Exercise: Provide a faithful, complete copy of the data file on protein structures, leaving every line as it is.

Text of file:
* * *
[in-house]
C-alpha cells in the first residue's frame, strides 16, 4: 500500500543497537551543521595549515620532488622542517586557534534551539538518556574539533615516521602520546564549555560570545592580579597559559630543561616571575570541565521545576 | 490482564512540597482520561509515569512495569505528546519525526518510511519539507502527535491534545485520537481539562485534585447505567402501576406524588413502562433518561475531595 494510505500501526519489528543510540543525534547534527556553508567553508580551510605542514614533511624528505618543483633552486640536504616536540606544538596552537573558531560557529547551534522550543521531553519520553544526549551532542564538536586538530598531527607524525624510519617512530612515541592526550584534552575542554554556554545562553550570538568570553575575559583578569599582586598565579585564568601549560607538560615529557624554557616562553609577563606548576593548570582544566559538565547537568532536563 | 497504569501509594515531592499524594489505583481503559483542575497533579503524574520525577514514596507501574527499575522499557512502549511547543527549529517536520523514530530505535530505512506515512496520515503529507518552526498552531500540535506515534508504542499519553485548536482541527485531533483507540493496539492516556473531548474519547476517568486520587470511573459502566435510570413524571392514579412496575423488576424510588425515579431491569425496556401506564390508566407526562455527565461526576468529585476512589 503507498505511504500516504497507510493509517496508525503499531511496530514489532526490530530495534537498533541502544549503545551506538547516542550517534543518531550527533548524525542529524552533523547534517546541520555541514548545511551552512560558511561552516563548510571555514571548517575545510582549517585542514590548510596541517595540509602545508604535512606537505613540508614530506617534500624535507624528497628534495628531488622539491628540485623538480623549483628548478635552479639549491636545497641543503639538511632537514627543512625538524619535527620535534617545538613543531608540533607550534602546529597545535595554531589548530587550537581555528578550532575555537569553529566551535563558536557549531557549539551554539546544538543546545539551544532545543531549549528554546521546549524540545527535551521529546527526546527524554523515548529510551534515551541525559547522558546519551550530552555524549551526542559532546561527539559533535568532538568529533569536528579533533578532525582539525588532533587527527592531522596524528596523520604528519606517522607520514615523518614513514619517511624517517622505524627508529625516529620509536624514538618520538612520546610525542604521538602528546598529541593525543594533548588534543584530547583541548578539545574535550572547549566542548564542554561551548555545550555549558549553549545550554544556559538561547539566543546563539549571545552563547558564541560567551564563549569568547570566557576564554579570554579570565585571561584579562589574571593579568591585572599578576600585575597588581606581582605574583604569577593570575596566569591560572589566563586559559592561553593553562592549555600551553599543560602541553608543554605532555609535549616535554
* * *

[in-house]
C-alpha cells in the first residue's frame, strides 16, 4: 500500500543497537551543521595549515620532488622542517586557534534551539538518556574539533615516521602520546564549555560570545592580579597559559630543561616571575570541565521545576 | 490482564512540597482520561509515569512495569505528546519525526518510511519539507502527535491534545485520537481539562485534585447505567402501576406524588413502562433518561475531595 494510505500501526519489528543510540543525534547534527556553508567553508580551510605542514614533511624528505618543483633552486640536504616536540606544538596552537573558531560557529547551534522550543521531553519520553544526549551532542564538536586538530598531527607524525624510519617512530612515541592526550584534552575542554554556554545562553550570538568570553575575559583578569599582586598565579585564568601549560607538560615529557624554557616562553609577563606548576593548570582544566559538565547537568532536563 | 497504569501509594515531592499524594489505583481503559483542575497533579503524574520525577514514596507501574527499575522499557512502549511547543527549529517536520523514530530505535530505512506515512496520515503529507518552526498552531500540535506515534508504542499519553485548536482541527485531533483507540493496539492516556473531548474519547476517568486520587470511573459502566435510570413524571392514579412496575423488576424510588425515579431491569425496556401506564390508566407526562455527565461526576468529585476512589 503507498505511504500516504497507510493509517496508525503499531511496530514489532526490530530495534537498533541502544549503545551506538547516542550517534543518531550527533548524525542529524552533523547534517546541520555541514548545511551552512560558511561552516563548510571555514571548517575545510582549517585542514590548510596541517595540509602545508604535512606537505613540508614530506617534500624535507624528497628534495628531488622539491628540485623538480623549483628548478635552479639549491636545497641543503639538511632537514627543512625538524619535527620535534617545538613543531608540533607550534602546529597545535595554531589548530587550537581555528578550532575555537569553529566551535563558536557549531557549539551554539546544538543546545539551544532545543531549549528554546521546549524540545527535551521529546527526546527524554523515548529510551534515551541525559547522558546519551550530552555524549551526542559532546561527539559533535568532538568529533569536528579533533578532525582539525588532533587527527592531522596524528596523520604528519606517522607520514615523518614513514619517511624517517622505524627508529625516529620509536624514538618520538612520546610525542604521538602528546598529541593525543594533548588534543584530547583541548578539545574535550572547549566542548564542554561551548555545550555549558549553549545550554544556559538561547539566543546563539549571545552563547558564541560567551564563549569568547570566557576564554579570554579570565585571561584579562589574571593579568591585572599578576600585575597588581606581582605574583604569577593570575596566569591560572589566563586559559592561553593553562592549555600551553599543560602541553608543554605532555609535549616535554